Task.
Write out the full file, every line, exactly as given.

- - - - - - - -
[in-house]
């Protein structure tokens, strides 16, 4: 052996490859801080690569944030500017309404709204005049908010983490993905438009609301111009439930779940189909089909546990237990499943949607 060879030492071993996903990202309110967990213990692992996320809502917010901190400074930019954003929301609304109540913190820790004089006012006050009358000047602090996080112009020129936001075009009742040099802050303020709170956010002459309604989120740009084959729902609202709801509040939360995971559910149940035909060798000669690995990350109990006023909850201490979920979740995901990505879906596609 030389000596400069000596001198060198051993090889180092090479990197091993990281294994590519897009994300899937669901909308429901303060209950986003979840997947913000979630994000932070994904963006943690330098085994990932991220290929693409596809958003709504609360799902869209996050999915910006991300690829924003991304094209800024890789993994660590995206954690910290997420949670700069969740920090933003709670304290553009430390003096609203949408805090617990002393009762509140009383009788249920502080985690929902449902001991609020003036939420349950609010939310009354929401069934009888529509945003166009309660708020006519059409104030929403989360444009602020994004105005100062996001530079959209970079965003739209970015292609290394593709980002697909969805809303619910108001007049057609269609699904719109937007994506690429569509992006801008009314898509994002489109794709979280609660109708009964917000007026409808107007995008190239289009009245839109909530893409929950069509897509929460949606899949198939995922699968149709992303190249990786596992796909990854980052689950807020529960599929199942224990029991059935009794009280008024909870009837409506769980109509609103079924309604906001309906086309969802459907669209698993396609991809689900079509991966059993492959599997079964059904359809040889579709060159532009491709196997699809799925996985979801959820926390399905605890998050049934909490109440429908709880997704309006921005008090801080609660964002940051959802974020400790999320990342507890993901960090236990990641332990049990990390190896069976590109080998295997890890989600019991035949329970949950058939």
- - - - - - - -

[in-house]
């Protein structure tokens, strides 16, 4: 052996490859801080690569944030500017309404709204005049908010983490993905438009609301111009439930779940189909089909546990237990499943949607 060879030492071993996903990202309110967990213990692992996320809502917010901190400074930019954003929301609304109540913190820790004089006012006050009358000047602090996080112009020129936001075009009742040099802050303020709170956010002459309604989120740009084959729902609202709801509040939360995971559910149940035909060798000669690995990350109990006023909850201490979920979740995901990505879906596609 030389000596400069000596001198060198051993090889180092090479990197091993990281294994590519897009994300899937669901909308429901303060209950986003979840997947913000979630994000932070994904963006943690330098085994990932991220290929693409596809958003709504609360799902869209996050999915910006991300690829924003991304094209800024890789993994660590995206954690910290997420949670700069969740920090933003709670304290553009430390003096609203949408805090617990002393009762509140009383009788249920502080985690929902449902001991609020003036939420349950609010939310009354929401069934009888529509945003166009309660708020006519059409104030929403989360444009602020994004105005100062996001530079959209970079965003739209970015292609290394593709980002697909969805809303619910108001007049057609269609699904719109937007994506690429569509992006801008009314898509994002489109794709979280609660109708009964917000007026409808107007995008190239289009009245839109909530893409929950069509897509929460949606899949198939995922699968149709992303190249990786596992796909990854980052689950807020529960599929199942224990029991059935009794009280008024909870009837409506769980109509609103079924309604906001309906086309969802459907669209698993396609991809689900079509991966059993492959599997079964059904359809040889579709060159532009491709196997699809799925996985979801959820926390399905605890998050049934909490109440429908709880997704309006921005008090801080609660964002940051959802974020400790999320990342507890993901960090236990990641332990049990990390190896069976590109080998295997890890989600019991035949329970949950058939």